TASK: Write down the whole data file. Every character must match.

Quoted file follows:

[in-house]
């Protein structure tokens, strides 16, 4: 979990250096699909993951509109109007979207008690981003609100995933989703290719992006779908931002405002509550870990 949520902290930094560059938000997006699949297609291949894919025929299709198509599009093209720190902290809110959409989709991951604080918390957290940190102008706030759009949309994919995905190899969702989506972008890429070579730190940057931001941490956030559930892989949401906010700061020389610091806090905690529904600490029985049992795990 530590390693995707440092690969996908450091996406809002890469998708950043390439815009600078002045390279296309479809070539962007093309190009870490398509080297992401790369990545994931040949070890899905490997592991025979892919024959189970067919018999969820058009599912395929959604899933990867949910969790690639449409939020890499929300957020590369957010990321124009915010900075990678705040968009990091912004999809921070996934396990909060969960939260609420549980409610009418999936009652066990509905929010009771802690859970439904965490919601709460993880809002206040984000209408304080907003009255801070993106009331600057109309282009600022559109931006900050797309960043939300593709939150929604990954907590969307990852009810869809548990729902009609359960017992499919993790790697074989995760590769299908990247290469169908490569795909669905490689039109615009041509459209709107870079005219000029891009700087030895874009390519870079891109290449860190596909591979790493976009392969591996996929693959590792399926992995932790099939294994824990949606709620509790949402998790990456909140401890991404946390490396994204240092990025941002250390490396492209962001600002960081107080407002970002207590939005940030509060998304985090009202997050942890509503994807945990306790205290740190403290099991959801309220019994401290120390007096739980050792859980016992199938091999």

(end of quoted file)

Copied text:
[in-house]
């Protein structure tokens, strides 16, 4: 979990250096699909993951509109109007979207008690981003609100995933989703290719992006779908931002405002509550870990 949520902290930094560059938000997006699949297609291949894919025929299709198509599009093209720190902290809110959409989709991951604080918390957290940190102008706030759009949309994919995905190899969702989506972008890429070579730190940057931001941490956030559930892989949401906010700061020389610091806090905690529904600490029985049992795990 530590390693995707440092690969996908450091996406809002890469998708950043390439815009600078002045390279296309479809070539962007093309190009870490398509080297992401790369990545994931040949070890899905490997592991025979892919024959189970067919018999969820058009599912395929959604899933990867949910969790690639449409939020890499929300957020590369957010990321124009915010900075990678705040968009990091912004999809921070996934396990909060969960939260609420549980409610009418999936009652066990509905929010009771802690859970439904965490919601709460993880809002206040984000209408304080907003009255801070993106009331600057109309282009600022559109931006900050797309960043939300593709939150929604990954907590969307990852009810869809548990729902009609359960017992499919993790790697074989995760590769299908990247290469169908490569795909669905490689039109615009041509459209709107870079005219000029891009700087030895874009390519870079891109290449860190596909591979790493976009392969591996996929693959590792399926992995932790099939294994824990949606709620509790949402998790990456909140401890991404946390490396994204240092990025941002250390490396492209962001600002960081107080407002970002207590939005940030509060998304985090009202997050942890509503994807945990306790205290740190403290099991959801309220019994401290120390007096739980050792859980016992199938091999």